This approach of cutting out each individual vector object is almost always the wrong approach. Vector graphics are much easier to work with and visually more pleasing to look at if you allow overlaps.
Only reasons to cut out everything I can imagine right now would be if you need to physically cut out each object with something like a laser cutter or perhaps if you are making some kind of jigsaw video game.
Regard working with vector like working with colored pieces of paper. If you want a red circular piece of paper on top of a blue rectangular piece of paper would you really cut out a red circle and also cut a circular hole in the blue paper? No, it would be double the work and give a sloppy result.
Having everything cut out also makes it impossible to move object around later, so it really takes away some of the advantages of vector graphics.
100% accuracy isn't possible
Working with vector in Illustrator it might seems like you are working with absolute precision. In fact you are not. Illustrator (and all other computer programs) have a limit to how many decimals it can work with. Lots of small rounding errors and approximations occur all the time. Most of the time you don't notice this, but this particular approach really shows the limitations.
Let's look at a really simple example with just two overlapping shapes.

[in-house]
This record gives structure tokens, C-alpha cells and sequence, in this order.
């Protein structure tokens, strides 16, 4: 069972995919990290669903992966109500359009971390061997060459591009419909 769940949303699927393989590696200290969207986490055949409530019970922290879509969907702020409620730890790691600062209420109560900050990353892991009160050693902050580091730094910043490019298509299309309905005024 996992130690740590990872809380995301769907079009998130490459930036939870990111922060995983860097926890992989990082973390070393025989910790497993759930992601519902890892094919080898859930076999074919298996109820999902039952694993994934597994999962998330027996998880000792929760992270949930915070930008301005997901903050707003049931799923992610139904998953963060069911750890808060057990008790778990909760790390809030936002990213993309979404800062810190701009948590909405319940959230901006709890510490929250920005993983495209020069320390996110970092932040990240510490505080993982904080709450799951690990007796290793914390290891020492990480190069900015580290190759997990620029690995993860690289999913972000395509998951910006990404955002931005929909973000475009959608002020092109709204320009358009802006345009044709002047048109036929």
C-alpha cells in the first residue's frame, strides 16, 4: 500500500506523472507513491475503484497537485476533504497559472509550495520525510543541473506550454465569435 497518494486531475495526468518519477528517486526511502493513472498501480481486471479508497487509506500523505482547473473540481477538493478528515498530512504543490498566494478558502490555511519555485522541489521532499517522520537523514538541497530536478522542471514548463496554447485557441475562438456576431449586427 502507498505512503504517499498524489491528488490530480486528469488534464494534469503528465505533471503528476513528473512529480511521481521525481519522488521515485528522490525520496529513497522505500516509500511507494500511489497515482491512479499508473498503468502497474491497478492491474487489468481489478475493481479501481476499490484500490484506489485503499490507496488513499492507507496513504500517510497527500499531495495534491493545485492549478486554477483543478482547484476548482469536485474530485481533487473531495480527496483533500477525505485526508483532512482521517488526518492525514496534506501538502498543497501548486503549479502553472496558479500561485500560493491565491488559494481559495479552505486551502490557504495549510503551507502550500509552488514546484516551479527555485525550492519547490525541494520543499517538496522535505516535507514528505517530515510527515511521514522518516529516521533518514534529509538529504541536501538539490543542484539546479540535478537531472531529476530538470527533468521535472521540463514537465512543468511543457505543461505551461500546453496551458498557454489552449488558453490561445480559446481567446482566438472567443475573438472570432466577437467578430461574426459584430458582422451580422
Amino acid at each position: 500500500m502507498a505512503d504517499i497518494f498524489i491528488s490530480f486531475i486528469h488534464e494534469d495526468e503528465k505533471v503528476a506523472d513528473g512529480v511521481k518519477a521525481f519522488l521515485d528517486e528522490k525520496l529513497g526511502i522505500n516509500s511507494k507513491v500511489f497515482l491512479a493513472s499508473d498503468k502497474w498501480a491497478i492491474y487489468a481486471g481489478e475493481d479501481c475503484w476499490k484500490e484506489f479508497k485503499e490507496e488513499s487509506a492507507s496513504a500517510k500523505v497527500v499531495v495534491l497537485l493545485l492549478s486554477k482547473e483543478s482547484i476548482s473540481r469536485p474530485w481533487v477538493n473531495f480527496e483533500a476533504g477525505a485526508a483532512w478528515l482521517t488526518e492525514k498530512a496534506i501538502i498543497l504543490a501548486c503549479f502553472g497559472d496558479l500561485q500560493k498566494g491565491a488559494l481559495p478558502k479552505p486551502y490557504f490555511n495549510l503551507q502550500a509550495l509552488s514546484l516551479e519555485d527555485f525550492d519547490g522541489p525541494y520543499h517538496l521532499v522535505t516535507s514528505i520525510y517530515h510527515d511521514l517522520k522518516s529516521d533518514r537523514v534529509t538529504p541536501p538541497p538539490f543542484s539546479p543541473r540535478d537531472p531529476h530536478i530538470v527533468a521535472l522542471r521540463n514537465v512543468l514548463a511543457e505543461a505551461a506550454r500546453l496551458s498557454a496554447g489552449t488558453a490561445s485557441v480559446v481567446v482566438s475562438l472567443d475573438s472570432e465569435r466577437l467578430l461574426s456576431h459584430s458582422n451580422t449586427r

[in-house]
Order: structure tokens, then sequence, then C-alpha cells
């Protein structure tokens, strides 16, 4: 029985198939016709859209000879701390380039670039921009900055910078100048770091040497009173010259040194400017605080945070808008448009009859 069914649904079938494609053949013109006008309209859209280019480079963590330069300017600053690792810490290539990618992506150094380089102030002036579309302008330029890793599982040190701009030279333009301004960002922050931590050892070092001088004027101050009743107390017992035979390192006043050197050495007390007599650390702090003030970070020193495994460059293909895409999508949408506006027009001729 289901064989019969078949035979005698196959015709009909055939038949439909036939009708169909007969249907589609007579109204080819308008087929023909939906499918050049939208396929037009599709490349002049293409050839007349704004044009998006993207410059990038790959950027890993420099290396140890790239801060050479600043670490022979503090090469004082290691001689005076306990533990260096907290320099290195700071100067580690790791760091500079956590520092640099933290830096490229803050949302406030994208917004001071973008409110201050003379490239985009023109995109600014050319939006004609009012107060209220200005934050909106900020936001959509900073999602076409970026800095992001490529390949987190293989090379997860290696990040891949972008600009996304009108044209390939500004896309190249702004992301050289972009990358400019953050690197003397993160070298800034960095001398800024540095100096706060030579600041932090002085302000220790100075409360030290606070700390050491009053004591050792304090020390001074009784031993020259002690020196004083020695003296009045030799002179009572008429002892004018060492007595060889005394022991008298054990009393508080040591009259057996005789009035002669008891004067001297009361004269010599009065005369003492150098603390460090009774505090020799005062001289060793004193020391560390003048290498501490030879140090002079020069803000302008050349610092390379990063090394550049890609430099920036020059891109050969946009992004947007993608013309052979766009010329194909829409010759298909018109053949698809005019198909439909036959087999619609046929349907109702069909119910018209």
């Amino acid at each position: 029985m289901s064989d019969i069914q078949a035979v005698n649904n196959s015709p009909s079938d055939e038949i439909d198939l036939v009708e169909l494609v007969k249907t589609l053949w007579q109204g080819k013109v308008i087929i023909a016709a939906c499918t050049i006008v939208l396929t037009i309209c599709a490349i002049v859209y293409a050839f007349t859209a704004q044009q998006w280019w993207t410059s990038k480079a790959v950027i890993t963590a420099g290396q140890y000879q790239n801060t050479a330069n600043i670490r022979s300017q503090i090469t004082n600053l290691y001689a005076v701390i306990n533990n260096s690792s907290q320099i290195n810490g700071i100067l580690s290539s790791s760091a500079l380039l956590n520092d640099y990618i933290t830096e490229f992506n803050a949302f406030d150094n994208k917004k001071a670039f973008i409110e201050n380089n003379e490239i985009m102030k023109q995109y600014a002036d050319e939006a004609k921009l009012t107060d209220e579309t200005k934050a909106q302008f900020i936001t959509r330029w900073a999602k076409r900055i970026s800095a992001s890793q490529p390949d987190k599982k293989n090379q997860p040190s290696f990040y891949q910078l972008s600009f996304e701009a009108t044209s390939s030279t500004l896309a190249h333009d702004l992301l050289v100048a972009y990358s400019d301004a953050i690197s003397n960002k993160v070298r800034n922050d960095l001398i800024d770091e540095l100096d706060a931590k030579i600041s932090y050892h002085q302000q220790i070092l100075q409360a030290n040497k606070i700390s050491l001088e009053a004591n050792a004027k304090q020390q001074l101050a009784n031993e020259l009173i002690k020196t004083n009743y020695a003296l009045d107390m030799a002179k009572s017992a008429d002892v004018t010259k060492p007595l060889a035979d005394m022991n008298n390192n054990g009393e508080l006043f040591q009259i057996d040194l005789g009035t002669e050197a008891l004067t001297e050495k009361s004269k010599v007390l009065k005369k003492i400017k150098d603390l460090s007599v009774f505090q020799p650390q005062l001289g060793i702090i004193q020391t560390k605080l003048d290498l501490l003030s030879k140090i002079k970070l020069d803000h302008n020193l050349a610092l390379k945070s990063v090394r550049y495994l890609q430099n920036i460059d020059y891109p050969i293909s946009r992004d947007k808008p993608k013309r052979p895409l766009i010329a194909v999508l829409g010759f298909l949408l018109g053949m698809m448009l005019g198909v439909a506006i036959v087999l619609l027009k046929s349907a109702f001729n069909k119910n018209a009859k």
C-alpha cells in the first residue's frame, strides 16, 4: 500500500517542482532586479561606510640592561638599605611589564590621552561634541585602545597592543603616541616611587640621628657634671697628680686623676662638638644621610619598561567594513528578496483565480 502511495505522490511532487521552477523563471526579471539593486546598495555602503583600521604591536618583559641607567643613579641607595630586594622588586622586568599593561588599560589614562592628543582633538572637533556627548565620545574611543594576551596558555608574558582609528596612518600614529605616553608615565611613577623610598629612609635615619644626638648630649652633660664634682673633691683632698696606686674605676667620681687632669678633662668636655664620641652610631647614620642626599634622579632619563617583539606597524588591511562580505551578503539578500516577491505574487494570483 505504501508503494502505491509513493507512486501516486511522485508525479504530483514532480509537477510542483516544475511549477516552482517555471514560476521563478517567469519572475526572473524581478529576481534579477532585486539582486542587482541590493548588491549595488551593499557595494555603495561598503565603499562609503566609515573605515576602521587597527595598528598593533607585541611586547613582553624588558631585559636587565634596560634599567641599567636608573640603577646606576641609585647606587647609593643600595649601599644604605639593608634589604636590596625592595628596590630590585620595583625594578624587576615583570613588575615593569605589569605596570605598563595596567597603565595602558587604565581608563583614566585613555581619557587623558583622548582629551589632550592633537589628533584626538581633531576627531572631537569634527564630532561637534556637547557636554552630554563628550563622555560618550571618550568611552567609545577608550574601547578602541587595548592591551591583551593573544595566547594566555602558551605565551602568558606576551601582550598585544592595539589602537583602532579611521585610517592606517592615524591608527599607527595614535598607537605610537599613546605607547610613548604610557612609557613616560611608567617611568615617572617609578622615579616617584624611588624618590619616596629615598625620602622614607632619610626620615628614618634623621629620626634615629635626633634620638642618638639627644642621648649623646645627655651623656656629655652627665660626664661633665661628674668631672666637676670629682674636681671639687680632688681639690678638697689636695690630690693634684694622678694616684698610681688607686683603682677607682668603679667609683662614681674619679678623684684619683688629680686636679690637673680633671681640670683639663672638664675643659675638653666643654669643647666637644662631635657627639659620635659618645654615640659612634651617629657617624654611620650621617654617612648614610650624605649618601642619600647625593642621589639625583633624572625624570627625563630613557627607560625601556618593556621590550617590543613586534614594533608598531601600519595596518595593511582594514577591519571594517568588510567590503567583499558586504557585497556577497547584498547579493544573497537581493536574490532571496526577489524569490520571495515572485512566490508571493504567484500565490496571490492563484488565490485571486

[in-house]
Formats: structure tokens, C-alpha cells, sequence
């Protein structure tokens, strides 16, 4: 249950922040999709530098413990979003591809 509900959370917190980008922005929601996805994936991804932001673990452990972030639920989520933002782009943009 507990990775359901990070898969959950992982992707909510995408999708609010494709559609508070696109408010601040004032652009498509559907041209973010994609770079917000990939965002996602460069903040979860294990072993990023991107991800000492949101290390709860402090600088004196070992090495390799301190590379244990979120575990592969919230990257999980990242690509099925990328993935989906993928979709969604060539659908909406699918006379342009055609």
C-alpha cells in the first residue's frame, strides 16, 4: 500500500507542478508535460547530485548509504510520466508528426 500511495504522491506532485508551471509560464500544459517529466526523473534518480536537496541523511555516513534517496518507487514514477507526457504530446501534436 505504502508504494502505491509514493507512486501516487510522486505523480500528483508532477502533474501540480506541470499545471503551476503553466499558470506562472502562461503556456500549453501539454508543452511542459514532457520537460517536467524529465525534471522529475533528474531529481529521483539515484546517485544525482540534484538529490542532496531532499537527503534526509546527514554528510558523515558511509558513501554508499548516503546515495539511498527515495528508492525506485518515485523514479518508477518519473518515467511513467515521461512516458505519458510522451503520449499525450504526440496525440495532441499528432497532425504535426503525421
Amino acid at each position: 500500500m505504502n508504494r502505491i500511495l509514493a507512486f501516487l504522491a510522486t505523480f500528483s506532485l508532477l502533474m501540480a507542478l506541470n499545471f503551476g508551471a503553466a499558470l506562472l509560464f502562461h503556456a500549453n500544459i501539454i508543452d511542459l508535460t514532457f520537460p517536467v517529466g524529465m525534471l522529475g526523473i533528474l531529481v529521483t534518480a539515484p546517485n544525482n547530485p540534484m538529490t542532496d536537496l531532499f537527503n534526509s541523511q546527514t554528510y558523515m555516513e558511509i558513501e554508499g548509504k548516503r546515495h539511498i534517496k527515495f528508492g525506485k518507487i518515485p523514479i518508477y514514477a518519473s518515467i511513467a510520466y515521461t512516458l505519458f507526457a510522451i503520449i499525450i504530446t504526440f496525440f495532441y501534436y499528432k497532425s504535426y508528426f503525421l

If we copy the top object, select both objects and use the Minus Front operation and then paste the top object in front, we can see how the hole in the bottom object is slightly deformed compared to the original object.
If we instead use the Trim operation, we get a much better result:
I assume this is because Illustrator applies the same inaccuracies to all objects in one go. I'm not sure, but I don't think this result is 100% accurate either, it's just more accurate.
If you have some complexity that forces you to perform the Trim operation several times, you will get inaccuracies similar to what we got with the Minus Front operation. It's very cumbersome to keep everything as precise as possible in complex artwork.
Display problems on screen
When displaying vector on a screen, having overlapping shapes gives nicer contours.
On the left we have overlapping shapes. On the right I have used the Trim operation. Notice how there are subtle bright edges on the image to the right. These are called conflation artifacts.
Trapping problems on print
When printing vector, trapping is applied to avoid white gaps between shapes. Lighter inks extend a tiny bit into darker inks to create an overlap that accounts for misalignment.
On the left we again have overlapping shapes and the trapping works as expected. On the right there is a hole in the purple shape, which isn't exactly the same shape as the red shape. So the trapping is only applied where the shapes actually touch each other. The trapping looks a bit fragmented and it might be noticeable on print.